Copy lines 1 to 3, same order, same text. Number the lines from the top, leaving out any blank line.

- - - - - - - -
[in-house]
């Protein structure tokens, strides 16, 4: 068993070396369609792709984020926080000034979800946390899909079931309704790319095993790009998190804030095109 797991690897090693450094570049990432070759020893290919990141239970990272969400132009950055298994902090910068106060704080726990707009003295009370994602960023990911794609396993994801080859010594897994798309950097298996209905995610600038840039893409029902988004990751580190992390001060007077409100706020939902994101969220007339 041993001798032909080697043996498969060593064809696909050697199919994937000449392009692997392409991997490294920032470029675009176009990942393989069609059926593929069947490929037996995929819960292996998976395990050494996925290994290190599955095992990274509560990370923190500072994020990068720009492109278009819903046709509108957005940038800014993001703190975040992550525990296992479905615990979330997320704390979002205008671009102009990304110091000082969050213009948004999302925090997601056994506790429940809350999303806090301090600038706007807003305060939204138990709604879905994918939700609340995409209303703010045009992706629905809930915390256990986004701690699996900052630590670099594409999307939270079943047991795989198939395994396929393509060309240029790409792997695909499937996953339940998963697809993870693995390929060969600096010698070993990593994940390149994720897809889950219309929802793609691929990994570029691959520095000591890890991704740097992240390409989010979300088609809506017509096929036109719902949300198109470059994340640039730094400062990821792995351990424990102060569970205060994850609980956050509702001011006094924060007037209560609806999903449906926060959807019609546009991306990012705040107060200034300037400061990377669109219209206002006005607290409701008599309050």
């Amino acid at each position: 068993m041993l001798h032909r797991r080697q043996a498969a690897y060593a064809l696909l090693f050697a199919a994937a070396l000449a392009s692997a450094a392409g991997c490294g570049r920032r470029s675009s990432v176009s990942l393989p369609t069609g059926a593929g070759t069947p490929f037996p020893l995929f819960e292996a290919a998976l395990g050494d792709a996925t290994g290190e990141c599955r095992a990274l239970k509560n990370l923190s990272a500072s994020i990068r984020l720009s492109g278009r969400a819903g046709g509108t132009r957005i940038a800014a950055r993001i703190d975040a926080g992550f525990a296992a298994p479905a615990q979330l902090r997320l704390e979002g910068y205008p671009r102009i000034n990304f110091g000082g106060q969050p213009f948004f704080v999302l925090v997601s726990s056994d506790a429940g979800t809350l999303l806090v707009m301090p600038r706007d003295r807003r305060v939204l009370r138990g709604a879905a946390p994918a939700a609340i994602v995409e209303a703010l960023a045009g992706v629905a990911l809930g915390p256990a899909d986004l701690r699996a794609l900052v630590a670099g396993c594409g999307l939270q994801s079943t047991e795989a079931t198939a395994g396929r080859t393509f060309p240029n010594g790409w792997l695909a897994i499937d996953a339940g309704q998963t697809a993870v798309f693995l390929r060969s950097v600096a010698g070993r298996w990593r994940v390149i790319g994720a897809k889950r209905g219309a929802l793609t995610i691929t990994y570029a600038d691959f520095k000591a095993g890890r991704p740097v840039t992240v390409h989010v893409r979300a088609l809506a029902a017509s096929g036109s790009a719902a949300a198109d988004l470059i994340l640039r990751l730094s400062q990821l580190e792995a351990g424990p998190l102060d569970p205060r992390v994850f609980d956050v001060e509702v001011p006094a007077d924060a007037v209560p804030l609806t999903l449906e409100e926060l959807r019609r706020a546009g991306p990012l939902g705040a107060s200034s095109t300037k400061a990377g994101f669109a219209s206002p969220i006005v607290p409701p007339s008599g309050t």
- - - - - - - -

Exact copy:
[in-house]
């Protein structure tokens, strides 16, 4: 068993070396369609792709984020926080000034979800946390899909079931309704790319095993790009998190804030095109 797991690897090693450094570049990432070759020893290919990141239970990272969400132009950055298994902090910068106060704080726990707009003295009370994602960023990911794609396993994801080859010594897994798309950097298996209905995610600038840039893409029902988004990751580190992390001060007077409100706020939902994101969220007339 041993001798032909080697043996498969060593064809696909050697199919994937000449392009692997392409991997490294920032470029675009176009990942393989069609059926593929069947490929037996995929819960292996998976395990050494996925290994290190599955095992990274509560990370923190500072994020990068720009492109278009819903046709509108957005940038800014993001703190975040992550525990296992479905615990979330997320704390979002205008671009102009990304110091000082969050213009948004999302925090997601056994506790429940809350999303806090301090600038706007807003305060939204138990709604879905994918939700609340995409209303703010045009992706629905809930915390256990986004701690699996900052630590670099594409999307939270079943047991795989198939395994396929393509060309240029790409792997695909499937996953339940998963697809993870693995390929060969600096010698070993990593994940390149994720897809889950219309929802793609691929990994570029691959520095000591890890991704740097992240390409989010979300088609809506017509096929036109719902949300198109470059994340640039730094400062990821792995351990424990102060569970205060994850609980956050509702001011006094924060007037209560609806999903449906926060959807019609546009991306990012705040107060200034300037400061990377669109219209206002006005607290409701008599309050």
């Amino acid at each position: 068993m041993l001798h032909r797991r080697q043996a498969a690897y060593a064809l696909l090693f050697a199919a994937a070396l000449a392009s692997a450094a392409g991997c490294g570049r920032r470029s675009s990432v176009s990942l393989p369609t069609g059926a593929g070759t069947p490929f037996p020893l995929f819960e292996a290919a998976l395990g050494d792709a996925t290994g290190e990141c599955r095992a990274l239970k509560n990370l923190s990272a500072s994020i990068r984020l720009s492109g278009r969400a819903g046709g509108t132009r957005i940038a800014a950055r993001i703190d975040a926080g992550f525990a296992a298994p479905a615990q979330l902090r997320l704390e979002g910068y205008p671009r102009i000034n990304f110091g000082g106060q969050p213009f948004f704080v999302l925090v997601s726990s056994d506790a429940g979800t809350l999303l806090v707009m301090p600038r706007d003295r807003r305060v939204l009370r138990g709604a879905a946390p994918a939700a609340i994602v995409e209303a703010l960023a045009g992706v629905a990911l809930g915390p256990a899909d986004l701690r699996a794609l900052v630590a670099g396993c594409g999307l939270q994801s079943t047991e795989a079931t198939a395994g396929r080859t393509f060309p240029n010594g790409w792997l695909a897994i499937d996953a339940g309704q998963t697809a993870v798309f693995l390929r060969s950097v600096a010698g070993r298996w990593r994940v390149i790319g994720a897809k889950r209905g219309a929802l793609t995610i691929t990994y570029a600038d691959f520095k000591a095993g890890r991704p740097v840039t992240v390409h989010v893409r979300a088609l809506a029902a017509s096929g036109s790009a719902a949300a198109d988004l470059i994340l640039r990751l730094s400062q990821l580190e792995a351990g424990p998190l102060d569970p205060r992390v994850f609980d956050v001060e509702v001011p006094a007077d924060a007037v209560p804030l609806t999903l449906e409100e926060l959807r019609r706020a546009g991306p990012l939902g705040a107060s200034s095109t300037k400061a990377g994101f669109a219209s206002p969220i006005v607290p409701p007339s008599g309050t």